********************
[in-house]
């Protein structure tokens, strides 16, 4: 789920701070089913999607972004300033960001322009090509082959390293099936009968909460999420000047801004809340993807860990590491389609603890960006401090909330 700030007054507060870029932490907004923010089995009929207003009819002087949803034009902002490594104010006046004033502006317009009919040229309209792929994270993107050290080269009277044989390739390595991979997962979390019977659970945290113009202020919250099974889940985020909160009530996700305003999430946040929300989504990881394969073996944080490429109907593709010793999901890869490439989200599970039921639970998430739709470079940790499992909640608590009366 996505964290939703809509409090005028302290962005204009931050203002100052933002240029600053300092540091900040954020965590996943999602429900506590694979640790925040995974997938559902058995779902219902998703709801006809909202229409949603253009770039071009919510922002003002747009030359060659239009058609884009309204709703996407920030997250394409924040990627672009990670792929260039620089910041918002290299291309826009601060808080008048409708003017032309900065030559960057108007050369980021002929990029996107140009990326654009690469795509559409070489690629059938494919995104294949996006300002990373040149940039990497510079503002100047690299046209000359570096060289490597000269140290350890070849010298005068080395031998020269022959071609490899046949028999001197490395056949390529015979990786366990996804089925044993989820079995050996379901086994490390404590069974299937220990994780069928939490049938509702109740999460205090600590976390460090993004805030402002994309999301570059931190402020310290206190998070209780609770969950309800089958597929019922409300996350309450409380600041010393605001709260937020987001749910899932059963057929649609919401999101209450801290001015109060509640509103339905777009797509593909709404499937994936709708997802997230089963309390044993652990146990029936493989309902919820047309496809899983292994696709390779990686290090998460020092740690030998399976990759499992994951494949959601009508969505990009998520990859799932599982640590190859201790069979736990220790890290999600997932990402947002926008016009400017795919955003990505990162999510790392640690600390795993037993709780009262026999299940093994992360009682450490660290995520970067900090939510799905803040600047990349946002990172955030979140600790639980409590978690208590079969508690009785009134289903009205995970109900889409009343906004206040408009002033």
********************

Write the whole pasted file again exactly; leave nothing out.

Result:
[in-house]
């Protein structure tokens, strides 16, 4: 789920701070089913999607972004300033960001322009090509082959390293099936009968909460999420000047801004809340993807860990590491389609603890960006401090909330 700030007054507060870029932490907004923010089995009929207003009819002087949803034009902002490594104010006046004033502006317009009919040229309209792929994270993107050290080269009277044989390739390595991979997962979390019977659970945290113009202020919250099974889940985020909160009530996700305003999430946040929300989504990881394969073996944080490429109907593709010793999901890869490439989200599970039921639970998430739709470079940790499992909640608590009366 996505964290939703809509409090005028302290962005204009931050203002100052933002240029600053300092540091900040954020965590996943999602429900506590694979640790925040995974997938559902058995779902219902998703709801006809909202229409949603253009770039071009919510922002003002747009030359060659239009058609884009309204709703996407920030997250394409924040990627672009990670792929260039620089910041918002290299291309826009601060808080008048409708003017032309900065030559960057108007050369980021002929990029996107140009990326654009690469795509559409070489690629059938494919995104294949996006300002990373040149940039990497510079503002100047690299046209000359570096060289490597000269140290350890070849010298005068080395031998020269022959071609490899046949028999001197490395056949390529015979990786366990996804089925044993989820079995050996379901086994490390404590069974299937220990994780069928939490049938509702109740999460205090600590976390460090993004805030402002994309999301570059931190402020310290206190998070209780609770969950309800089958597929019922409300996350309450409380600041010393605001709260937020987001749910899932059963057929649609919401999101209450801290001015109060509640509103339905777009797509593909709404499937994936709708997802997230089963309390044993652990146990029936493989309902919820047309496809899983292994696709390779990686290090998460020092740690030998399976990759499992994951494949959601009508969505990009998520990859799932599982640590190859201790069979736990220790890290999600997932990402947002926008016009400017795919955003990505990162999510790392640690600390795993037993709780009262026999299940093994992360009682450490660290995520970067900090939510799905803040600047990349946002990172955030979140600790639980409590978690208590079969508690009785009134289903009205995970109900889409009343906004206040408009002033």